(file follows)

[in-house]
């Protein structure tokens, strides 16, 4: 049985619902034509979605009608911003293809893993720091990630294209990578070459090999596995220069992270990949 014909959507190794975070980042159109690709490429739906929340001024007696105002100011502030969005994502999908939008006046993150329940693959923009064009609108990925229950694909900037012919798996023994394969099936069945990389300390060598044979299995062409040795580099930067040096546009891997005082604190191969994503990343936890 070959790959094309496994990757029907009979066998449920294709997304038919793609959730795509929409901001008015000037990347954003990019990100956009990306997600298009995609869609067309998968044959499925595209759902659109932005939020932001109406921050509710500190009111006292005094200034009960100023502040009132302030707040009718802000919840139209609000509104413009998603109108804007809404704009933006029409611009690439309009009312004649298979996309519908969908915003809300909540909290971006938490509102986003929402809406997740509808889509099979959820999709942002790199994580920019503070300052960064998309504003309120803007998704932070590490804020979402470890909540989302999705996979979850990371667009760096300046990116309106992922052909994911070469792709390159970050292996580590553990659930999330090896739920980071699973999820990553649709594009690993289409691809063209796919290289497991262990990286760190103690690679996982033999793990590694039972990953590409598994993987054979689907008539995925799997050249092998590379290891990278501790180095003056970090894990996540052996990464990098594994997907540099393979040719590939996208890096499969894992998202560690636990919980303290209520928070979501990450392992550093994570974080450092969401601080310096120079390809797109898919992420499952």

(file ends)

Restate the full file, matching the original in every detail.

[in-house]
């Protein structure tokens, strides 16, 4: 049985619902034509979605009608911003293809893993720091990630294209990578070459090999596995220069992270990949 014909959507190794975070980042159109690709490429739906929340001024007696105002100011502030969005994502999908939008006046993150329940693959923009064009609108990925229950694909900037012919798996023994394969099936069945990389300390060598044979299995062409040795580099930067040096546009891997005082604190191969994503990343936890 070959790959094309496994990757029907009979066998449920294709997304038919793609959730795509929409901001008015000037990347954003990019990100956009990306997600298009995609869609067309998968044959499925595209759902659109932005939020932001109406921050509710500190009111006292005094200034009960100023502040009132302030707040009718802000919840139209609000509104413009998603109108804007809404704009933006029409611009690439309009009312004649298979996309519908969908915003809300909540909290971006938490509102986003929402809406997740509808889509099979959820999709942002790199994580920019503070300052960064998309504003309120803007998704932070590490804020979402470890909540989302999705996979979850990371667009760096300046990116309106992922052909994911070469792709390159970050292996580590553990659930999330090896739920980071699973999820990553649709594009690993289409691809063209796919290289497991262990990286760190103690690679996982033999793990590694039972990953590409598994993987054979689907008539995925799997050249092998590379290891990278501790180095003056970090894990996540052996990464990098594994997907540099393979040719590939996208890096499969894992998202560690636990919980303290209520928070979501990450392992550093994570974080450092969401601080310096120079390809797109898919992420499952």